Measurement error significantly biases interaction effects and distorts researchers' inferences regarding interactive hypotheses. This article focuses on the single-indicator case and shows how to accurately estimate group slope differences by disattenuating interaction effects with errors-in-variables (EIV) regression. New analytic findings were presented along with simulation results to compare the relative bias, power, and Type I error rates of EIV, ordinary least squares (OLS), and sparse (i.e., single indicator) multigroup structural equation model (SEM) estimators of interaction effects in the presence of measurement error. The results suggest that EIV was less biased than were OLS and sparse SEM. Furthermore, OLS and sparse SEM were unable to control the Type I error rate for tests of slope differences in circumstances where groups differ in predictor reliability. Additional derivations examined the impact of using Cronbach's alpha, which is typically a lower bound for reliability, with EIV. The results provided evidence that using alpha does result in overcorrected EIV estimates and the bias in EIV estimates associated with using Cronbach's alpha increases with variability in item loadings and bias decreases as either test length or the average loading increases. The bias in EIV estimates when using alpha is not larger than the bias produced by using OLS or sparse SEM. In summary, the results provide compelling evidence that researchers should use EIV instead of OLS and sparse SEM to estimate group slope differences in the presence of measurement error.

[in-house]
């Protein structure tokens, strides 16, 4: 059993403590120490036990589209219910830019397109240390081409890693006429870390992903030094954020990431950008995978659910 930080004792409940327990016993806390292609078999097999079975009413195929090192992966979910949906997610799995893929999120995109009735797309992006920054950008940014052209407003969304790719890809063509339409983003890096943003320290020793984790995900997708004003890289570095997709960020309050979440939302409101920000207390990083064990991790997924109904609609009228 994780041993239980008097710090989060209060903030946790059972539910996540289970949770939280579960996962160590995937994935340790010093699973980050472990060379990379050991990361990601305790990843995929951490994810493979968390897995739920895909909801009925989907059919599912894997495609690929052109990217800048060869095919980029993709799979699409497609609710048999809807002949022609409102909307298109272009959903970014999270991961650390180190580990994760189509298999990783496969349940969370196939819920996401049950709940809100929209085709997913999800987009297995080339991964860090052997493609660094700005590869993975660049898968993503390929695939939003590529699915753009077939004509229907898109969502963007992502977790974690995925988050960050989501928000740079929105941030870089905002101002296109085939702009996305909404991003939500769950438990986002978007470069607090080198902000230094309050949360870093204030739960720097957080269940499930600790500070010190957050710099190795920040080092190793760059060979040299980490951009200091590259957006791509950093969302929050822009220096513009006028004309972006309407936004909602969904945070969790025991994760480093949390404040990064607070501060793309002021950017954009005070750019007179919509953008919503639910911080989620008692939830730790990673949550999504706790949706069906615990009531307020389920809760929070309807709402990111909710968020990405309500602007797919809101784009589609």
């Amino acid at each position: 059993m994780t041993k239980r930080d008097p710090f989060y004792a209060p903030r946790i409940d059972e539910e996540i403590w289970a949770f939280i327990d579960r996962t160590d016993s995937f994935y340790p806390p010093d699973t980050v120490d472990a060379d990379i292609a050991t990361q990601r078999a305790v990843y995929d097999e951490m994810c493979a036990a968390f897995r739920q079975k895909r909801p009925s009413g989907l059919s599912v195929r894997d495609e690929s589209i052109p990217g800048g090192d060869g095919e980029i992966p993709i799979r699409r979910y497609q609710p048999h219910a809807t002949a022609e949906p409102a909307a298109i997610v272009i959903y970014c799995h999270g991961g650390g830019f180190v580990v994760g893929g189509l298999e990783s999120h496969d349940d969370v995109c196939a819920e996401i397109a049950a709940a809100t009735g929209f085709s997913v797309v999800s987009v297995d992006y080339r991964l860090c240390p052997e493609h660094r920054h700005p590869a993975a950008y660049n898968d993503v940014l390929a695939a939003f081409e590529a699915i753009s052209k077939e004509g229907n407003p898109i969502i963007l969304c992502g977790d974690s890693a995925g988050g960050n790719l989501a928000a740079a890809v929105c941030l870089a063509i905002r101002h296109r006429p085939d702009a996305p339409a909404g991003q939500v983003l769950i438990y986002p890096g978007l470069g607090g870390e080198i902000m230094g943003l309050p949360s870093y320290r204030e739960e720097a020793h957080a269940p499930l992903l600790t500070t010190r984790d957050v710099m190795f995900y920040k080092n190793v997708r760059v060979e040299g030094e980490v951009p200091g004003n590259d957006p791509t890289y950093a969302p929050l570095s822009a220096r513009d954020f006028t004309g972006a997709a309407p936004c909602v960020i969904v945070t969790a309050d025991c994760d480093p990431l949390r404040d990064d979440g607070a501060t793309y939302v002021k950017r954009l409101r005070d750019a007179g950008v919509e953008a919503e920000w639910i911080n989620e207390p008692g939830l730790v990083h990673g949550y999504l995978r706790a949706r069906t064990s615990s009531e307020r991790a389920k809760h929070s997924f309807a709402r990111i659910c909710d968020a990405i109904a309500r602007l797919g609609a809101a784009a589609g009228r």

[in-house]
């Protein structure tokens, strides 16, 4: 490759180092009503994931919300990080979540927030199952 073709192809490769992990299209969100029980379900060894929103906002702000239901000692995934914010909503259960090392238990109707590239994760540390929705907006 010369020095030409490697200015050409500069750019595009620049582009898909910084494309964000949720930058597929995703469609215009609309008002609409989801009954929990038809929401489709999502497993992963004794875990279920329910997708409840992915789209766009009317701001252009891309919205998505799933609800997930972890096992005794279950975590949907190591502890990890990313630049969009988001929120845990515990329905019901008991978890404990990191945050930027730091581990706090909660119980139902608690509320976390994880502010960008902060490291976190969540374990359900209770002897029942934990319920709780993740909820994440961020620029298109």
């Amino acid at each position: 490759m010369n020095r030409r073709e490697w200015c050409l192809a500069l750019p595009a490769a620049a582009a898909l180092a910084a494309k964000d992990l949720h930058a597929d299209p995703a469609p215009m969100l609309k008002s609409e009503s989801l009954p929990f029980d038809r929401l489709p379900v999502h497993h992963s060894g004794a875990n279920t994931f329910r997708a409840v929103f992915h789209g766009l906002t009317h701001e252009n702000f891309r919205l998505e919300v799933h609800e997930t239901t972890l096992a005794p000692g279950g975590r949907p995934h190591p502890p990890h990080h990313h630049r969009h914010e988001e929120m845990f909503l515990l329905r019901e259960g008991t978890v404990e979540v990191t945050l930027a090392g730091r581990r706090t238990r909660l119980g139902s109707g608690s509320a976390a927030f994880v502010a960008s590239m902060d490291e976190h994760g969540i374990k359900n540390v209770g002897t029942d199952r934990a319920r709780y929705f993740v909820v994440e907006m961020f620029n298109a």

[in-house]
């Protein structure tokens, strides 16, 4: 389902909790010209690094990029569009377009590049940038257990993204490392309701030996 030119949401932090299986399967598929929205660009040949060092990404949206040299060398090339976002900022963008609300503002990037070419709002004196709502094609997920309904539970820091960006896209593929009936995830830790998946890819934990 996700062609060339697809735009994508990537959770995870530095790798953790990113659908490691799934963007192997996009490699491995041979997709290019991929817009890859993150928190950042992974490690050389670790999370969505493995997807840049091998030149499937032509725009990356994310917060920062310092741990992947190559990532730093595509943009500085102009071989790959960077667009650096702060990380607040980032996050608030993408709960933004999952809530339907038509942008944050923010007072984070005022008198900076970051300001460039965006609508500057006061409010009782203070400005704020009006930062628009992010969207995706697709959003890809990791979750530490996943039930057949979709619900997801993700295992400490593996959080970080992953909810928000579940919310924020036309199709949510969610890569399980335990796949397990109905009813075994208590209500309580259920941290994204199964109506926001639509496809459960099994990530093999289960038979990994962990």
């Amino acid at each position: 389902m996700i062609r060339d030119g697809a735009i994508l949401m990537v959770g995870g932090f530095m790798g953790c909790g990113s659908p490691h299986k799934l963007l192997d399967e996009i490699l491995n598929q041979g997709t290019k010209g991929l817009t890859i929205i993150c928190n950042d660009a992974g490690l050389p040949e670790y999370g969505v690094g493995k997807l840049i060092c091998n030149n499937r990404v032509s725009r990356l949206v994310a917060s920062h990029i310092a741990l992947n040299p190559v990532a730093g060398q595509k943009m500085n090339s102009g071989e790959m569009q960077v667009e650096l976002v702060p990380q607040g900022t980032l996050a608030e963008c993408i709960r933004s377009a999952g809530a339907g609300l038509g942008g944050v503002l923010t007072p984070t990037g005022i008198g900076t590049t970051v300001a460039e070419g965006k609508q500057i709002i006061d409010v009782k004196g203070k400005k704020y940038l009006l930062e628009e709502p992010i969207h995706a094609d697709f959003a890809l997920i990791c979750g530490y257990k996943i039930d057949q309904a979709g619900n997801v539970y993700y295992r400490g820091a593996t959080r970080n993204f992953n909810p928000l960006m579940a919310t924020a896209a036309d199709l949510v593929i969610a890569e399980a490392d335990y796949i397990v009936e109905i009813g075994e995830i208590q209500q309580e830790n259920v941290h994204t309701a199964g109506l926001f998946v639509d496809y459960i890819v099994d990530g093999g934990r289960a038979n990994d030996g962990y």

ASJC Scopus subject areas
- Psychology (miscellaneous)
- Social Sciences (miscellaneous)